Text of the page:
Monday, October 22, 2007


~from the National Coalition of American Nuns

To Each U.S. Roman Catholic Bishop Regarding English Translations For The Liturgy

Dear Bishop, We are writing to you, each U.S. bishop, the U.S. Bishops' Committee on the Liturgy, the International Committee on English in the Liturgy (ICEL), and the Congregation for Divine Worship and the Discipline of the Sacraments in regard to the new Vatican-ordered translation of the Liturgy. The Vatican-appointed translators have not produced a translation that is understandable to Catholics in the pews. We understand that, according to a 2005 poll of bishops, 47% of the U.S. bishops rated it "fair or poor". The media has reported that even some bishops are complaining that some texts contain "clunky and archaic language". For example, why would the words "consubstantial to the Father" be used in the Creed? What meaning do these words have for 21st century English speaking Catholics? Why use a medieval expression like, "We pray you bid" in the new Missal? This is not the way people speak today in the English-speaking world. We need to follow the liturgical principles set forth in the Constitution on the Sacred Liturgy from the Second Vatican Council. Article 21 of that document states, "Christian people, as far as possible, should be able to understand them (texts and rites) with ease". The proposed text, "he who was born ineffably of the inviolate Virgin," is not easily understandable to Christian people, much less to the youth who are leaving the Church because of its irrelevancy. Bishop Donald Trautman of Erie, PA., chair of the U.S. Bishops Committee on the Liturgy, has said the proposed changes by the International Commission on English in the Liturgy are "not acceptable". We agree. We ask you to make the translations appropriate, meaningful, and significant for today's Catholic. Jeannine Gramick SL, Donna Quinn OP, Beth Rindler SFP For the Board of the National Coalition of American Nuns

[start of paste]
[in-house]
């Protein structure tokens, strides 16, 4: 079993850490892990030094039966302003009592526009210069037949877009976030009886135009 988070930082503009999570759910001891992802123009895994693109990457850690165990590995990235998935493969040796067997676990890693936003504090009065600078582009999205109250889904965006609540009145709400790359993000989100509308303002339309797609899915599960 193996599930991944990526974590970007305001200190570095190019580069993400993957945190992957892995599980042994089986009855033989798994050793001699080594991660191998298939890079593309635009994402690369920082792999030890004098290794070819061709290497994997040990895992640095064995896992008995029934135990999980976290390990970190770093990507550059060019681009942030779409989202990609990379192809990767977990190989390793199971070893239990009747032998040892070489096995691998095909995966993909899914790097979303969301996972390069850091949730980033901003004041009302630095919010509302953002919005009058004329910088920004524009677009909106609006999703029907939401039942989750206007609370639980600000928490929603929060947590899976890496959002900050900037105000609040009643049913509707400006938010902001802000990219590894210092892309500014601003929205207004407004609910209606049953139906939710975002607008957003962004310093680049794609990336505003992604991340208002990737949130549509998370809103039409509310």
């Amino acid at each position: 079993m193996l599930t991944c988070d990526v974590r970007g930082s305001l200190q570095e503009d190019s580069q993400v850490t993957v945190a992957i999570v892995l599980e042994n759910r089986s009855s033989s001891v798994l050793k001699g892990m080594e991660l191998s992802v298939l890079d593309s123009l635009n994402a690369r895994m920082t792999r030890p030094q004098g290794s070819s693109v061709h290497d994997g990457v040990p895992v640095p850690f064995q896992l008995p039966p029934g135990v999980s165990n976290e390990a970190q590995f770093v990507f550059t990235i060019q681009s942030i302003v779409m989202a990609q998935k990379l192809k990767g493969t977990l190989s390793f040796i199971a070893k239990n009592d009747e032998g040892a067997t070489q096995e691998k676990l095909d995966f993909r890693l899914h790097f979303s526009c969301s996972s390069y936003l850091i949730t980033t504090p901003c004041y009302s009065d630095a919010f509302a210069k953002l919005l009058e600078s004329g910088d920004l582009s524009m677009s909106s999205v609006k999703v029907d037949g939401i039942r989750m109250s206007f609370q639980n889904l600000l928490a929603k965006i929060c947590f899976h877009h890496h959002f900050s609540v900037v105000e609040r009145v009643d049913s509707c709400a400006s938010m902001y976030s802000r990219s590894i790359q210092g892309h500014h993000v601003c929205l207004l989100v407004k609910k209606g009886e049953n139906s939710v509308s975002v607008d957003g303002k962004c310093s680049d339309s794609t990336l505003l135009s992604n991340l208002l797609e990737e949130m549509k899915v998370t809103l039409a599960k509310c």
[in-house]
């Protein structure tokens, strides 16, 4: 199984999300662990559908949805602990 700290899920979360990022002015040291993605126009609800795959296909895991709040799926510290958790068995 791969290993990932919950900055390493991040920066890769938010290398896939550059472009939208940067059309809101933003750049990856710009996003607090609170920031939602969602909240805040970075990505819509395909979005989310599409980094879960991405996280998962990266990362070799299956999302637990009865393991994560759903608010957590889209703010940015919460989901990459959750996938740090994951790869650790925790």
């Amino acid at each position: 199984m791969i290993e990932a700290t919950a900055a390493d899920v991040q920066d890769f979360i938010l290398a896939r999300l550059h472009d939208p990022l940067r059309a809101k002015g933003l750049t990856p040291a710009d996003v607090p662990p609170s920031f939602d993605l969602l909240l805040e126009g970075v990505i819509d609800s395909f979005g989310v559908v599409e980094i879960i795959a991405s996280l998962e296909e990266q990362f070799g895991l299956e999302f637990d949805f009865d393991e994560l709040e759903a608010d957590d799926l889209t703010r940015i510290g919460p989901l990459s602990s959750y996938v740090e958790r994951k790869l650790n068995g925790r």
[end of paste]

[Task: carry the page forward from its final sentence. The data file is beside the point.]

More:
Dear Sisters, first, please use paragraph breaks once in a while. They really do help.

Second, you seem to think that the Mass has to be relevant to our times. How quaint, how chronocentric.

Third, ever hear of the timelessness of the Mass? I think it has to do with the Sacrifice of the Mass.

Fourth, the kids are still leaving after all these years of wretched translations. Could it be the irrelevancy of the 'relevancy' movement?

Fifth, do you think we're stupid? What does 'consubtantial' mean for a 21st century Catholic??? The same thing as it did to the 4th century Catholic. That means, you're supposed to teach us, right? Teaching in and out of season, I think is how Scripture goes...(ooops, this phrase was written by that misogynistic Apostle Paul)



frival said...

chronocentric. I've never seen the word before, but it certainly speaks volumes doesn't it? One does wonder if the Church followed this chronocentric attitude just how many translations of the Mass we would have had to endure - would it be extended to also speak to those of one micro-region and time, would we be given a hip-hop variant for example? I wonder if these people aren't so busy looking down on everything that when they look back to the past all they see is their own derriers. It's too bad too - such great promise, put to such a bad waste.

Anonymous said...

Agree with you entirely, Arge. Down with dippy nuns out of habit--silly ol' hippies.

Catholic Mom said...

I am so glad you posted on this. I meant to and just didn't get to it. I think this focus on being "relevant to the 21st century" just proves this group has lost its focus on the eternal. They are so focused on themselves and on the here and now they lose sight of the fact they are only a blip on the continuum of time for which the Mass is always relevant.